How Eating Right Can Help Kids Fight Cavities
Cavities are no fun, especially for children, which is why starting an oral hygiene routine early is so important! And while building a good brushing habit is essential, understanding how the foods they eat affect dental health can help kids take a proactive approach to keep their pearly whites cavity-free.
Talking to children about how cavities form and which foods or habits contribute to tooth decay doesn’t have to be all about what *not* to do; it can be an opportunity to empower your kids to take a proactive role in their own healthcare.
Share these tips with your kids to give them the upper hand against cavities!
What are bacteria, anyway? What does it have to do with cavities?
Bacteria are microorganisms — tiny living things that live all around us and in our bodies. Some bacteria keep us healthy, while others make us sick. When it comes to our teeth, bacteria hitch rides on anything we put in our mouths, whether that’s the food we eat, the silverware we use, or our own fingers!
In our mouths, bacteria feed off leftover food debris and (essentially) poop out plaque, which causes cavities, bad breath, and gum disease. There’s no way to keep bacteria from showing up in our mouths, which is why it’s important to stick to a regular brushing habit, which keeps bacteria from hanging around long enough to cause harm.
How to snack with your teeth in mind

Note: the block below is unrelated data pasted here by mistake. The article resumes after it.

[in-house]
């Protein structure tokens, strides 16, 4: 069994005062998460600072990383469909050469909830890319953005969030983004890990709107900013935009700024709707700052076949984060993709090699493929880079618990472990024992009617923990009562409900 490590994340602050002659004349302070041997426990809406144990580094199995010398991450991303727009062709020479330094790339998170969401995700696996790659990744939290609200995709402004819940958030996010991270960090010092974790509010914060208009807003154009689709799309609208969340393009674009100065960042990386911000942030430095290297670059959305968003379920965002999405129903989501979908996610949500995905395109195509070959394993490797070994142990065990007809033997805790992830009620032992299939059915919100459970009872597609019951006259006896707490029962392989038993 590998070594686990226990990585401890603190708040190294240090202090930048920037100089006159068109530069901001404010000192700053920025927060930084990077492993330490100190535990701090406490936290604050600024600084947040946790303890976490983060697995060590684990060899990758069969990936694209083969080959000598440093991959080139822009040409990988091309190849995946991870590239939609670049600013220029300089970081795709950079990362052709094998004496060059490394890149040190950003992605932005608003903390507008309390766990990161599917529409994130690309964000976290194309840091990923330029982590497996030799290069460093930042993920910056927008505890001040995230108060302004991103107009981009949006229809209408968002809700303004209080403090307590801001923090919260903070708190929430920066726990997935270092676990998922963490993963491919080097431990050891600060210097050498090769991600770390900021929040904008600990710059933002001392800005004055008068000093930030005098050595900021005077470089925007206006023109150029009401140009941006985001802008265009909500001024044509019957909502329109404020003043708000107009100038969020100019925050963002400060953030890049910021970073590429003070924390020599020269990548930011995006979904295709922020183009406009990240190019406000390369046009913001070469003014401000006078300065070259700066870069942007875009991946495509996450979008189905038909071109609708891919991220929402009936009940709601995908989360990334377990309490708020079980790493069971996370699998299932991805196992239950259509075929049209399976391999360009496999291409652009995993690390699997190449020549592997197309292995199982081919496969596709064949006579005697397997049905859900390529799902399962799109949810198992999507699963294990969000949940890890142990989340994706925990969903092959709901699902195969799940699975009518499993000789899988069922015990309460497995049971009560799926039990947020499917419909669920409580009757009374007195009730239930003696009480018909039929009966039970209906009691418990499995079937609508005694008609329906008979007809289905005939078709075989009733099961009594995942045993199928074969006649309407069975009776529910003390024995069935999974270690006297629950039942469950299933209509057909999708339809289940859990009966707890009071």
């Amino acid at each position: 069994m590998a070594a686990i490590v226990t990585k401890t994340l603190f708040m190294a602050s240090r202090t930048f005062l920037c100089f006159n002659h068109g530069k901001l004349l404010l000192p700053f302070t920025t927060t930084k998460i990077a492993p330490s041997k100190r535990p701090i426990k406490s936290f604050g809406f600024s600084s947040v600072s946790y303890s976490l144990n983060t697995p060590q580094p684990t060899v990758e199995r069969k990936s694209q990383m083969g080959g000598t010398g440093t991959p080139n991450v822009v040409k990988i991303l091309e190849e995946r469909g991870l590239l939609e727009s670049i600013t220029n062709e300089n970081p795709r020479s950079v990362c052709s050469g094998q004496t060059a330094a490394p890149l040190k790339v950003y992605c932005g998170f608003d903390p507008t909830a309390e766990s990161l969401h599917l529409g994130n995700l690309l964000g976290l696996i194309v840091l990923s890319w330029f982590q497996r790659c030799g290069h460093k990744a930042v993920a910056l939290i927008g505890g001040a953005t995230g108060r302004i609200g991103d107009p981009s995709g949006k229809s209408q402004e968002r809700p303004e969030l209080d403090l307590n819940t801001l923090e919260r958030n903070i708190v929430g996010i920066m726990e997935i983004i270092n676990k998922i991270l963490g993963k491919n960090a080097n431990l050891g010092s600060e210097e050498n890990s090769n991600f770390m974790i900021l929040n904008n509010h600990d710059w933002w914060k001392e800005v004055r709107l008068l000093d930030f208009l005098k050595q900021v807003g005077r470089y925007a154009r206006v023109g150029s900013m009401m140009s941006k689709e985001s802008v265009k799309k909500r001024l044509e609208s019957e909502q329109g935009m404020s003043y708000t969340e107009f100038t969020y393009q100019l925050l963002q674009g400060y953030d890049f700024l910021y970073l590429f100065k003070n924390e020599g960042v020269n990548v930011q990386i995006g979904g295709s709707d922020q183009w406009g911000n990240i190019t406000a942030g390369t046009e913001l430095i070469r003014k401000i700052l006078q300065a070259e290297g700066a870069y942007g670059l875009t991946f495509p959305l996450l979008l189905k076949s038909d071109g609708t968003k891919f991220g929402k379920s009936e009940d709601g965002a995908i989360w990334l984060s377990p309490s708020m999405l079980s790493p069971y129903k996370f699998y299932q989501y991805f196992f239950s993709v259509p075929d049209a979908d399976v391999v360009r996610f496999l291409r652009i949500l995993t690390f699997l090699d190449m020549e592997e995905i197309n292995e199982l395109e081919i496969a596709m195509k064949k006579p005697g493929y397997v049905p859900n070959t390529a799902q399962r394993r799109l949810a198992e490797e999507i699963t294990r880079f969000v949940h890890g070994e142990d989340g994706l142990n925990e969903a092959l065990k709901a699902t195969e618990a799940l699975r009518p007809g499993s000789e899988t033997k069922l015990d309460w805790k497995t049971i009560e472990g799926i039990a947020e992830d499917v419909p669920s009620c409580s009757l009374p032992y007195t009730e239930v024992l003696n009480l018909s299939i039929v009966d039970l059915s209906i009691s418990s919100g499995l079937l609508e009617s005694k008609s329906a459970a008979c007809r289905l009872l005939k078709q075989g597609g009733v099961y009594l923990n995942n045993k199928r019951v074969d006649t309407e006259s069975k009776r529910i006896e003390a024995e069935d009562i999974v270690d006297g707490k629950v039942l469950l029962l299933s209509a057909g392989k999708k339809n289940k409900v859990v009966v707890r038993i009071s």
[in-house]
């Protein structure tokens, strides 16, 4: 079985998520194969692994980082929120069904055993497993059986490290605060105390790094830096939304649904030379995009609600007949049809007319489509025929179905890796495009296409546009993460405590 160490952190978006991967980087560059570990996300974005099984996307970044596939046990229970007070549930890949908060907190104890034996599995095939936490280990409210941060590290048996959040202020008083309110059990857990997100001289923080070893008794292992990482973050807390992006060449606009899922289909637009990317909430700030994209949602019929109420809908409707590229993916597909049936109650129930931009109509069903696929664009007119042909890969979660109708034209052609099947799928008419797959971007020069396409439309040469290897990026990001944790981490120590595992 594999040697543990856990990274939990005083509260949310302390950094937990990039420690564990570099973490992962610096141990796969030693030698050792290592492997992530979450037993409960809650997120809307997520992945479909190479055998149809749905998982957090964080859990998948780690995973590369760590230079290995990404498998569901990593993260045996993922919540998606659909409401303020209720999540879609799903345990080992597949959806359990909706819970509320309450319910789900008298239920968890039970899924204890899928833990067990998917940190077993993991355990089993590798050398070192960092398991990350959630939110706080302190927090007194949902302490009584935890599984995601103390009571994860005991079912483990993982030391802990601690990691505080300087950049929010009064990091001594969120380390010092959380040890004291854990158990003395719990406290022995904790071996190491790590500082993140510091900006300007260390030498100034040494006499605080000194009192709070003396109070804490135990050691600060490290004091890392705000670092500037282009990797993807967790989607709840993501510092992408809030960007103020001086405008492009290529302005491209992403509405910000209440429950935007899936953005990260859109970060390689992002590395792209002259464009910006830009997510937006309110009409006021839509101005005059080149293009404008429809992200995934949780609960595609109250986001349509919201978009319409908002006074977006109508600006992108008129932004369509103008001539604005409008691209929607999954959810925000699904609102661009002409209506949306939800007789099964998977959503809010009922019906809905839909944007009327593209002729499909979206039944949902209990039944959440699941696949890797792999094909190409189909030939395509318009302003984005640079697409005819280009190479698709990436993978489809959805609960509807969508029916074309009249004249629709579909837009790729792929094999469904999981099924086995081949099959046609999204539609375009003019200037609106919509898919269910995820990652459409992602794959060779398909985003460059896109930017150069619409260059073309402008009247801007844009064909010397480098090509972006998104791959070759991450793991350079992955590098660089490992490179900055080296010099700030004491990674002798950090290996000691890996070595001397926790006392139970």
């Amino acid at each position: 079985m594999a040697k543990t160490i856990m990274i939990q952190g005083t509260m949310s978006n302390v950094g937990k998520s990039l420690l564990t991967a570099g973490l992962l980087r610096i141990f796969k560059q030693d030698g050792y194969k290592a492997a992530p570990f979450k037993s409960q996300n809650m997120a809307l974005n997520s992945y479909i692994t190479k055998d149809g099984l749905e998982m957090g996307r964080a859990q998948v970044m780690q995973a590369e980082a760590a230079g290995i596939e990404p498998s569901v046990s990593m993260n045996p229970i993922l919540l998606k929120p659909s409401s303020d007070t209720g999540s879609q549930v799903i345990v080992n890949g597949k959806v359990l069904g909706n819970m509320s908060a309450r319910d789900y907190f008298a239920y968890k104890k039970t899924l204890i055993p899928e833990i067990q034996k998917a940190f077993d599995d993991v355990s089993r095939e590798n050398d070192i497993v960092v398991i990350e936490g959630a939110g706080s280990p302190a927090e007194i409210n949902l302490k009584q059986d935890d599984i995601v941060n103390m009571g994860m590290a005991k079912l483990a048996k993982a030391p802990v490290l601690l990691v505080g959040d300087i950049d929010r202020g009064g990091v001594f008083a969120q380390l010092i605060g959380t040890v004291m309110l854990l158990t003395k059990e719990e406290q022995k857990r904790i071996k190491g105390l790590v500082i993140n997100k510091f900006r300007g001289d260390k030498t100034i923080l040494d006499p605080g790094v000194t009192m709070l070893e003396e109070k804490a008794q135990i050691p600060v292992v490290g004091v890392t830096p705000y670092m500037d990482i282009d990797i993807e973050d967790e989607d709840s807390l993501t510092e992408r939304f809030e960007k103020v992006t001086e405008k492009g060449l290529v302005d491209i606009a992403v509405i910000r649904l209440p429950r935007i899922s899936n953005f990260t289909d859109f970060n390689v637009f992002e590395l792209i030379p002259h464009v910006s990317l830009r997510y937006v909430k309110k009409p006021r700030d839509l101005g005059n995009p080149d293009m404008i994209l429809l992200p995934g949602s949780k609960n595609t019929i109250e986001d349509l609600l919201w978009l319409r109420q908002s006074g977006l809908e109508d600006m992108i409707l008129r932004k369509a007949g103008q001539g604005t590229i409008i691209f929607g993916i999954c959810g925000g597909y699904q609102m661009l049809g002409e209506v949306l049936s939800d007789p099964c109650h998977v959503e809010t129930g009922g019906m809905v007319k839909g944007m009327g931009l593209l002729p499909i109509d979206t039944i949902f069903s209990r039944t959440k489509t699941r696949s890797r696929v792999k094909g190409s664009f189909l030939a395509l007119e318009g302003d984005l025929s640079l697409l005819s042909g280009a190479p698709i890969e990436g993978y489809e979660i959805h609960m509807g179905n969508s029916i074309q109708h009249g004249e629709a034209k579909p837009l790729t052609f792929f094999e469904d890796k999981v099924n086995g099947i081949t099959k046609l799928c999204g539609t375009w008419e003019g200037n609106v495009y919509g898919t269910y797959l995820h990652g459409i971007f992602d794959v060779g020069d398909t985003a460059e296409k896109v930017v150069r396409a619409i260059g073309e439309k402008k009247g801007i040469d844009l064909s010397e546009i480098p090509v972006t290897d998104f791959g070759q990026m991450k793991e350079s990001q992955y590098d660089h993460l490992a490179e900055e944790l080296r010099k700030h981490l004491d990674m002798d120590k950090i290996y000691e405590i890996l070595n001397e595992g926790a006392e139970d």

Eating does more than introduce bacteria — it also changes the pH balance in our mouths, weakening tooth enamel and exposing the more delicate structures in our teeth to harm. But don’t worry! There are plenty of ways to keep snacking that support oral health:
Avoiding sweets, sticky candy, sodas, and other sugary drinks is a huge part of protecting enamel, but instead of a list of things they shouldn’t eat, give your kids a list of delicious treats that support oral health:
- Fruits and veggies
- Nuts and oats
- Cheese and other dairy products
- Peanut butter and hummus
But we aren’t here to tell you to never let your kids enjoy the occasional treat! When they *do* get down on some sweets, there are a number of ways to mitigate the harm they can cause teeth:
- Drink sugary drinks and sodas through a straw, and don’t sip them slowly
- Eat something from the list above after snacking on sweets to give your teeth a head start on rebalancing pH
- Drink water often, especially after snacking, to wash away bacteria, acids, and sugars
Start an after-snack habit
As we said above, drinking (or rinsing with) water after snacking is a great way to keep harmful bacteria from getting too comfortable in kid’s mouths, but it’s always wise to brush afterward. BUT! Make sure you wait 20 minutes after snacking before brushing and flossing, to give pH levels time to balance to avoid brushing away enamel.
There you have it! A few tips for your young ones on how eating right can help them make visits to the dentist much more pleasant. As always, if you’ve got questions, we recommend talking with your pediatric dentist for more information.